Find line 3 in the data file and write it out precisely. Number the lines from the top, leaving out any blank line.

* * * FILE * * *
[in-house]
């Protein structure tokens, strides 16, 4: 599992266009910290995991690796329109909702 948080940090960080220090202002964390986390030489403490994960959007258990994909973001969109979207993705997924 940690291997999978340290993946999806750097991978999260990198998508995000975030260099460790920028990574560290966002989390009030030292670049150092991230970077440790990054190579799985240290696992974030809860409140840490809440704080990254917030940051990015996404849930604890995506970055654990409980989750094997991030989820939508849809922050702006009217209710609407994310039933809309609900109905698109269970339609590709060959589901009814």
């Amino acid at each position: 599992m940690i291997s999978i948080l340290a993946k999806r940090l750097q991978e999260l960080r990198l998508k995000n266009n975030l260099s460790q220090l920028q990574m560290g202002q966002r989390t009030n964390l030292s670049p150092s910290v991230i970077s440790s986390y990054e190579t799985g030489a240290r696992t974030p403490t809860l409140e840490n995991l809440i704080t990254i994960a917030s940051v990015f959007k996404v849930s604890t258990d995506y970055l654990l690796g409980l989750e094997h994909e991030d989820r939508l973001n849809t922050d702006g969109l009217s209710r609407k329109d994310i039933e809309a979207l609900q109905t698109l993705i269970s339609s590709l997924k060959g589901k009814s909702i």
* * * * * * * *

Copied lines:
């Amino acid at each position: 599992m940690i291997s999978i948080l340290a993946k999806r940090l750097q991978e999260l960080r990198l998508k995000n266009n975030l260099s460790q220090l920028q990574m560290g202002q966002r989390t009030n964390l030292s670049p150092s910290v991230i970077s440790s986390y990054e190579t799985g030489a240290r696992t974030p403490t809860l409140e840490n995991l809440i704080t990254i994960a917030s940051v990015f959007k996404v849930s604890t258990d995506y970055l654990l690796g409980l989750e094997h994909e991030d989820r939508l973001n849809t922050d702006g969109l009217s209710r609407k329109d994310i039933e809309a979207l609900q109905t698109l993705i269970s339609s590709l997924k060959g589901k009814s909702i």